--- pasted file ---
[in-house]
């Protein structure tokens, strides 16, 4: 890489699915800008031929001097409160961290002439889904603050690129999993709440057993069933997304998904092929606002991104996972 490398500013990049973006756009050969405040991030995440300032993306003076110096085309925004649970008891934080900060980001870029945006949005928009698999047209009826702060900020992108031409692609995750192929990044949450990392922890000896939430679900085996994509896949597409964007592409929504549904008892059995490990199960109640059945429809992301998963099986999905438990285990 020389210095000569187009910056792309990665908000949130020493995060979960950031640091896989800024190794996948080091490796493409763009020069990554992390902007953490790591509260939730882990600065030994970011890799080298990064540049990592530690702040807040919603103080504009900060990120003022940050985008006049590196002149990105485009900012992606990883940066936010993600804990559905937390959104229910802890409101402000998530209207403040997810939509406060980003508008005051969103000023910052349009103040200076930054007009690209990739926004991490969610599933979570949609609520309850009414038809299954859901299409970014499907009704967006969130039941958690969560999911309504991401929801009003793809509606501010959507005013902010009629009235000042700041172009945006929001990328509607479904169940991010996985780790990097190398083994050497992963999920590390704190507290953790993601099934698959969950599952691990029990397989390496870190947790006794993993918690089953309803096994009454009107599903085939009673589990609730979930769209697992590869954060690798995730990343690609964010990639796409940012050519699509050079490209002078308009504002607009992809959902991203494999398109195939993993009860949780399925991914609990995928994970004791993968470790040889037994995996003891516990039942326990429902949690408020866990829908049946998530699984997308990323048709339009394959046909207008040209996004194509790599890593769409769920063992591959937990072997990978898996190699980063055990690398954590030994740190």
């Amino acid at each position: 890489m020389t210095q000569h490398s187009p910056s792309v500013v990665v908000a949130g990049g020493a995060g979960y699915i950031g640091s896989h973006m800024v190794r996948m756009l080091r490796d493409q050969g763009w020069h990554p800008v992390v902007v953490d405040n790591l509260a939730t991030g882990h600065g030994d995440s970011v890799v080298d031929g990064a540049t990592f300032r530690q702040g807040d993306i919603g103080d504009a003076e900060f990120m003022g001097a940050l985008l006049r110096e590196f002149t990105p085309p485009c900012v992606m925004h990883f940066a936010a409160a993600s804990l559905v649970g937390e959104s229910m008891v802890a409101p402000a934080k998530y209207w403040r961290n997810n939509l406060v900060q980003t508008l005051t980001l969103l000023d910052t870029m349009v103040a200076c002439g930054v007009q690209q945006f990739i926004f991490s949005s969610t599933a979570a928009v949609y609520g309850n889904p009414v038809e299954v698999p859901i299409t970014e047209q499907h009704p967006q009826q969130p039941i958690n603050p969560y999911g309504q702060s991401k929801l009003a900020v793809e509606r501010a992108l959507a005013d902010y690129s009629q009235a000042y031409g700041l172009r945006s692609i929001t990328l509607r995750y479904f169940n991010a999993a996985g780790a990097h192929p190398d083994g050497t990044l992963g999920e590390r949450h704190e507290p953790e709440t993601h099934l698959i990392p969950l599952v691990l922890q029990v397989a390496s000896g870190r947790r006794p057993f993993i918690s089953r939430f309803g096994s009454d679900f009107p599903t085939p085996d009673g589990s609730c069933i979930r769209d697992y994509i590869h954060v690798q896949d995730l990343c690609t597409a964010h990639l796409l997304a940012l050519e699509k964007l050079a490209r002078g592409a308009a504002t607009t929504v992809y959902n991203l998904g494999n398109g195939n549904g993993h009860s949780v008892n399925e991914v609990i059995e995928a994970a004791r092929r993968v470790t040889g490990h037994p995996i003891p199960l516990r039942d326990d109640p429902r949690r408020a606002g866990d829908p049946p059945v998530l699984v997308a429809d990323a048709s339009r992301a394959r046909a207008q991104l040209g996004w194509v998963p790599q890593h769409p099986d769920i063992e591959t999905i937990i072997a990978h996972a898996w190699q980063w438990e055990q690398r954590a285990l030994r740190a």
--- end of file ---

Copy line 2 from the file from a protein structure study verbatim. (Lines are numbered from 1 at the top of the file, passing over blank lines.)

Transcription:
């Protein structure tokens, strides 16, 4: 890489699915800008031929001097409160961290002439889904603050690129999993709440057993069933997304998904092929606002991104996972 490398500013990049973006756009050969405040991030995440300032993306003076110096085309925004649970008891934080900060980001870029945006949005928009698999047209009826702060900020992108031409692609995750192929990044949450990392922890000896939430679900085996994509896949597409964007592409929504549904008892059995490990199960109640059945429809992301998963099986999905438990285990 020389210095000569187009910056792309990665908000949130020493995060979960950031640091896989800024190794996948080091490796493409763009020069990554992390902007953490790591509260939730882990600065030994970011890799080298990064540049990592530690702040807040919603103080504009900060990120003022940050985008006049590196002149990105485009900012992606990883940066936010993600804990559905937390959104229910802890409101402000998530209207403040997810939509406060980003508008005051969103000023910052349009103040200076930054007009690209990739926004991490969610599933979570949609609520309850009414038809299954859901299409970014499907009704967006969130039941958690969560999911309504991401929801009003793809509606501010959507005013902010009629009235000042700041172009945006929001990328509607479904169940991010996985780790990097190398083994050497992963999920590390704190507290953790993601099934698959969950599952691990029990397989390496870190947790006794993993918690089953309803096994009454009107599903085939009673589990609730979930769209697992590869954060690798995730990343690609964010990639796409940012050519699509050079490209002078308009504002607009992809959902991203494999398109195939993993009860949780399925991914609990995928994970004791993968470790040889037994995996003891516990039942326990429902949690408020866990829908049946998530699984997308990323048709339009394959046909207008040209996004194509790599890593769409769920063992591959937990072997990978898996190699980063055990690398954590030994740190």